RULE 4. If the “e” falls on an unaccented syllable of the word, then it almost always is pronounced as “wet”. Pronunciation of “e” in different forms of the same word can change markedly, depending on where the accent falls. For example, in variations of the word “kelti” (to lift): we have keltas (meaning ferry) where the “e” is pronounced as “mad”, and pakelia (he lifts up), where the “e” is pronounced as “wet”.

RULE 5 (tailed ę). When a tailed ę is at the beginning or middle of word, it is always pronounced as “mad”, whether the syllable is accented or not. At the end of a word, the tailed “ę” is pronounced between “wet” and “mad”.

Tailed ę: What about “e nosinė (ę)” or “tailed e”? In the past, words now written with the letter “ę” were pronounced as “en”, and the pronunciation had a certain nasal quality (”nosinė” means “nasal” in Lithuanian). You can think of the tail as signifying a hidden, missing “n” that is no longer being written as a separate letter. In more recent years the “n” sound and nasal quality are no longer commonly heard in words with “ę”.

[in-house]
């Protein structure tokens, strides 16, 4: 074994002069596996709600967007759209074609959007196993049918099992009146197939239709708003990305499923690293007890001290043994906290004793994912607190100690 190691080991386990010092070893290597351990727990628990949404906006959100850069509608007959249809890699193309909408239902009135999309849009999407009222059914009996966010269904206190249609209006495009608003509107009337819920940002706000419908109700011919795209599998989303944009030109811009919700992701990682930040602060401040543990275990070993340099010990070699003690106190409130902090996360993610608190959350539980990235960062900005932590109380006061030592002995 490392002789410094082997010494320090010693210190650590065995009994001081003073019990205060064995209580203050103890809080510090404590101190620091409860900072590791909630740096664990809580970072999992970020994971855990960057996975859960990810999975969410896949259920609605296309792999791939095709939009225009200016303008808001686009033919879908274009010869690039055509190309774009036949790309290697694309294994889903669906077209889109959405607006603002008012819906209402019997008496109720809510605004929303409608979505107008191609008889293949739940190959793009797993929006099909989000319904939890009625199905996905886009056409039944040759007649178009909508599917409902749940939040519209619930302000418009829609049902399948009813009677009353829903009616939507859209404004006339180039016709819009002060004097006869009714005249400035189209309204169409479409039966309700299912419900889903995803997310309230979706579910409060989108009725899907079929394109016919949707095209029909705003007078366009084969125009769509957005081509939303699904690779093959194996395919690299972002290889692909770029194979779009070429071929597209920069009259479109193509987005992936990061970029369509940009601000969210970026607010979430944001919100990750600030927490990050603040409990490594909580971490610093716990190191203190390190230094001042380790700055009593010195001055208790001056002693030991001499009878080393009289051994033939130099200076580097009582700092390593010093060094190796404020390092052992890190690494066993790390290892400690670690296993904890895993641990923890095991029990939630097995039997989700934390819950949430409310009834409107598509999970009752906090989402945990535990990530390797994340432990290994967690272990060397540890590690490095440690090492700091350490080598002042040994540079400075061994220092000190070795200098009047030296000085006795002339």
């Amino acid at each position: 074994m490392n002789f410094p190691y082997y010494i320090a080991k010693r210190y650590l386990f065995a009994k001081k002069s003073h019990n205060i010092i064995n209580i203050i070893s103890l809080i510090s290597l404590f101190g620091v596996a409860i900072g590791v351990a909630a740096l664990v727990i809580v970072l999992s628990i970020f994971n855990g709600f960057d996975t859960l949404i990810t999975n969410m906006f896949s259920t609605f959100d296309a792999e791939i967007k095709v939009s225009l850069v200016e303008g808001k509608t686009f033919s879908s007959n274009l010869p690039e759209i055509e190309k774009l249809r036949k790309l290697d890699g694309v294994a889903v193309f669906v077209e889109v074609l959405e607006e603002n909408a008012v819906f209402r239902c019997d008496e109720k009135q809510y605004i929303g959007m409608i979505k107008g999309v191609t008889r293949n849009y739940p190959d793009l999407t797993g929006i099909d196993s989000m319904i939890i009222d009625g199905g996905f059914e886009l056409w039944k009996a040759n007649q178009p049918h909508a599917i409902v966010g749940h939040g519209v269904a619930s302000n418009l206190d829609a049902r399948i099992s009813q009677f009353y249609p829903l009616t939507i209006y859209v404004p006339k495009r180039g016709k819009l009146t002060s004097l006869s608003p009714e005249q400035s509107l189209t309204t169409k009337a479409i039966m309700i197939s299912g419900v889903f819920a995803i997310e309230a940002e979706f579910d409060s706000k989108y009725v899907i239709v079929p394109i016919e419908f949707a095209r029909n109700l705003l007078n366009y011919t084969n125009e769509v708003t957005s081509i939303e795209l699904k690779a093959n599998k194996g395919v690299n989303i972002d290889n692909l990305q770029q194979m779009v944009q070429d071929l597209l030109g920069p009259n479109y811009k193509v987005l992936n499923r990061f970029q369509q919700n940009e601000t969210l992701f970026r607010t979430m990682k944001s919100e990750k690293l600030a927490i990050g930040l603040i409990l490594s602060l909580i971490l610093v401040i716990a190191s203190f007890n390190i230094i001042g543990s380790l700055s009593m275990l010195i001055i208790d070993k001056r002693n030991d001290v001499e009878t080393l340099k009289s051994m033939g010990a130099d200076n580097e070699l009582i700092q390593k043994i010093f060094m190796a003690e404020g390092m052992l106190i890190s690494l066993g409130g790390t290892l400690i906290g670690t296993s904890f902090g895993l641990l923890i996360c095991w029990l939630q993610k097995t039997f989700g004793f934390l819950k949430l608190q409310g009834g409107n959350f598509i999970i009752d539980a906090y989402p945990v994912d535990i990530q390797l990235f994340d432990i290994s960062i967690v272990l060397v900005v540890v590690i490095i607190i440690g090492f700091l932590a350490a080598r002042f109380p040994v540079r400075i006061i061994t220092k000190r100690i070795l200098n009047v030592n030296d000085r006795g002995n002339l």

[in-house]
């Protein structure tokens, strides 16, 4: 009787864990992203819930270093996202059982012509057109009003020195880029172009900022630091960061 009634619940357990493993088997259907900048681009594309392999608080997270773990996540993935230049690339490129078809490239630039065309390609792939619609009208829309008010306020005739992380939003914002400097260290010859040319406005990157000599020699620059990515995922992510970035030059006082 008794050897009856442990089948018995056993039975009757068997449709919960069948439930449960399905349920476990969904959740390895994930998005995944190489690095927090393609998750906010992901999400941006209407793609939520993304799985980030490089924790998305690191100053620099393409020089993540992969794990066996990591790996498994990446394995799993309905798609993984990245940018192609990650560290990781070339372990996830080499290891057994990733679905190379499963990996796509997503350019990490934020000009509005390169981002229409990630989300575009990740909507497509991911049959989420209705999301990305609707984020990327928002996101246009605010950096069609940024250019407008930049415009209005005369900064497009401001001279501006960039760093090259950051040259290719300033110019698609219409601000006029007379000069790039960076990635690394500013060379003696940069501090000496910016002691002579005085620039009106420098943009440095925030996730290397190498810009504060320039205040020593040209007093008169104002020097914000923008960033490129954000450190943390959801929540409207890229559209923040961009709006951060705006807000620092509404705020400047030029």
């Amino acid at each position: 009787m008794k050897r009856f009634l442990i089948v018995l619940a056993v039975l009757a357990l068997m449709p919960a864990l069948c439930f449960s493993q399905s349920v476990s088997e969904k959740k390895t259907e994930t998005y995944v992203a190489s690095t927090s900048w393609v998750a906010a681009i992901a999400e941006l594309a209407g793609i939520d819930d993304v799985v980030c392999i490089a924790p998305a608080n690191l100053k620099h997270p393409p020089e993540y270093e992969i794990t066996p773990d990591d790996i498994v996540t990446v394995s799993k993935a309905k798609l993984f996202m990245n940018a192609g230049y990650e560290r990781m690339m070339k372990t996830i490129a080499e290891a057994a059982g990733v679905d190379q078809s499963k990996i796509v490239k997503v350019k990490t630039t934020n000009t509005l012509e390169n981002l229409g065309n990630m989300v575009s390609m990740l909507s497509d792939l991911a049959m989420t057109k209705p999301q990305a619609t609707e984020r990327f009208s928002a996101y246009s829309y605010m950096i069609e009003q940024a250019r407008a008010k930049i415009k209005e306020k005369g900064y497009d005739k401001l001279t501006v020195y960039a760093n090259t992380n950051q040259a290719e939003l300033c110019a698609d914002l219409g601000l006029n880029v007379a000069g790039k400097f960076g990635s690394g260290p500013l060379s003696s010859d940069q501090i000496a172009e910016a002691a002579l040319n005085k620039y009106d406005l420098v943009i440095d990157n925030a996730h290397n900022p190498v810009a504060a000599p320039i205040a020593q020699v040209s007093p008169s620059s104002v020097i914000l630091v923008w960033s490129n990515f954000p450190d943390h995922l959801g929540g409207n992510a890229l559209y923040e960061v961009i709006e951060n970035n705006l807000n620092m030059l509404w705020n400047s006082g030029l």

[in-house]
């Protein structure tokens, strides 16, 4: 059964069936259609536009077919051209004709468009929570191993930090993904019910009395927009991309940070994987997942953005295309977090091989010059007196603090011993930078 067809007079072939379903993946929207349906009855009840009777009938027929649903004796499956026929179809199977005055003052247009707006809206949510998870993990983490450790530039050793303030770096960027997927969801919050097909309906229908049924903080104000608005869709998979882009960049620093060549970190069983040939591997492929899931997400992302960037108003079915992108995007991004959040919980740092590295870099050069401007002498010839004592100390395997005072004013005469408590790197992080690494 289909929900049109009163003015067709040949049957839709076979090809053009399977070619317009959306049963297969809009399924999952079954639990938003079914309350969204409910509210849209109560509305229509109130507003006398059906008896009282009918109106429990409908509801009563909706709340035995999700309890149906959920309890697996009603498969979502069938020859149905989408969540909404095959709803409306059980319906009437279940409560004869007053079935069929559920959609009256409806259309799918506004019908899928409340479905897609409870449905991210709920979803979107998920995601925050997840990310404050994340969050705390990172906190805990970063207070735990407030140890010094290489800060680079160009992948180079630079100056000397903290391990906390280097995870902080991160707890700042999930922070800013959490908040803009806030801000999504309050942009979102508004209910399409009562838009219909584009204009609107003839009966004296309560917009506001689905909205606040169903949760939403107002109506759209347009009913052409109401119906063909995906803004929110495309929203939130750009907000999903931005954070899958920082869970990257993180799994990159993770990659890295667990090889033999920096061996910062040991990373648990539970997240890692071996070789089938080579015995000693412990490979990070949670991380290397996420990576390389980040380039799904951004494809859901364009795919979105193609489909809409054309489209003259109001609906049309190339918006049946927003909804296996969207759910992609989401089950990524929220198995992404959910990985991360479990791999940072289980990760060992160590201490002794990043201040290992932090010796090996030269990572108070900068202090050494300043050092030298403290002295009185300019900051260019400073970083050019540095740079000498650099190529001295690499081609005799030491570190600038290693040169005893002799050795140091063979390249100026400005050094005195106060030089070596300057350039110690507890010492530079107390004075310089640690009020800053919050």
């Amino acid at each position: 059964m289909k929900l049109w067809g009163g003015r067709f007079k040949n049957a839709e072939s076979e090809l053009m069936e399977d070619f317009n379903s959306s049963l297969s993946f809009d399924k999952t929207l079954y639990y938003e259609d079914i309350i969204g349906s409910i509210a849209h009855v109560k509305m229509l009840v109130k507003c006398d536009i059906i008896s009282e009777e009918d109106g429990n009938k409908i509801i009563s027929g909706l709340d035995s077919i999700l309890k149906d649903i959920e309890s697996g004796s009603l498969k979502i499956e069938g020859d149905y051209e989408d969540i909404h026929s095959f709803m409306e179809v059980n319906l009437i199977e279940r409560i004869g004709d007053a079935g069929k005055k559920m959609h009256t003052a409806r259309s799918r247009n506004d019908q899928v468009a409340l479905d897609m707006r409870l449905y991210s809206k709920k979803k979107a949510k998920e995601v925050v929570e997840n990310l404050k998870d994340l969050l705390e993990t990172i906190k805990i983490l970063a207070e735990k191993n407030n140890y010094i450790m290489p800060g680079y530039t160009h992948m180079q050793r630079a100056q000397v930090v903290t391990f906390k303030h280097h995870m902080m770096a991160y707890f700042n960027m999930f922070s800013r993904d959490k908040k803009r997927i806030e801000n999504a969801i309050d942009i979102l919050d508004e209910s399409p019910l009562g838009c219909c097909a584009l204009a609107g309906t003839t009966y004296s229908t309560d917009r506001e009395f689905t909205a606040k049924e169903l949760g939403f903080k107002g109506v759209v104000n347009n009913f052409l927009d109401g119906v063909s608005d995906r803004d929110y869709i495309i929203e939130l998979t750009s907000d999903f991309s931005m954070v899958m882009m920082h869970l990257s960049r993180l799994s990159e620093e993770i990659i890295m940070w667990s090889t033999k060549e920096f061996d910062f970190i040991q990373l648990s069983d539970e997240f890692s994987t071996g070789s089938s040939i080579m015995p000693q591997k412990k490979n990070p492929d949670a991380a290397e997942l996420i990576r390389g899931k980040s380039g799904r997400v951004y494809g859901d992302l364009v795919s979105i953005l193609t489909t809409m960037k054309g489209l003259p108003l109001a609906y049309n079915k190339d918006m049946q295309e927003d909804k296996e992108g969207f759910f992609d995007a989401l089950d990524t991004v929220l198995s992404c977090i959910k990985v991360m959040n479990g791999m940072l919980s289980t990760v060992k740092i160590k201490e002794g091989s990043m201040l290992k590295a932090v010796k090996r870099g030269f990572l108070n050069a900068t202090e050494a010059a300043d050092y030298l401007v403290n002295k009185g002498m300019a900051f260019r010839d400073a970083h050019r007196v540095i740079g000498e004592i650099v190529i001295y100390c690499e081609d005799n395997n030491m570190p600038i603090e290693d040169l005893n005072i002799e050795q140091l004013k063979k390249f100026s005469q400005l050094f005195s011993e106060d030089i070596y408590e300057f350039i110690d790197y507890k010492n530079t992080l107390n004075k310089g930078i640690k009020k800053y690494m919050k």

In present-day Lithuanian, when the letter “ę” is found at the beginning or in the middle of a word, it’s always pronounced as “mad”. For example, in spręsti (to solve) or tęsti (to extend), the “ę” is said as “mad”.  When a tailed e (ę) falls at the end of a noun, this signifies that the noun is being used in the sentence as the object of a verb or preposition. Example: Aš puošiu eglu (I’m decorating the fir tree). Here the terminal “e” would normally be pronounced as “wet”, because the “e” falls on the last syllable of the word (Rule #1), but because there is a tail on the terminal “e”, most speakers will pronounce such an “ę” at the end of a word somewhere between “wet” and “mad”.

Another type of word where “ę” is found commonly in the final syllable is the “dalyvis” or participle. Example: Jis sėdėjo nuliūdęs (he was sitting depressed). Here again, the terminal “ę” is pronounced between “wet” and “mad”, but closer to “mad”.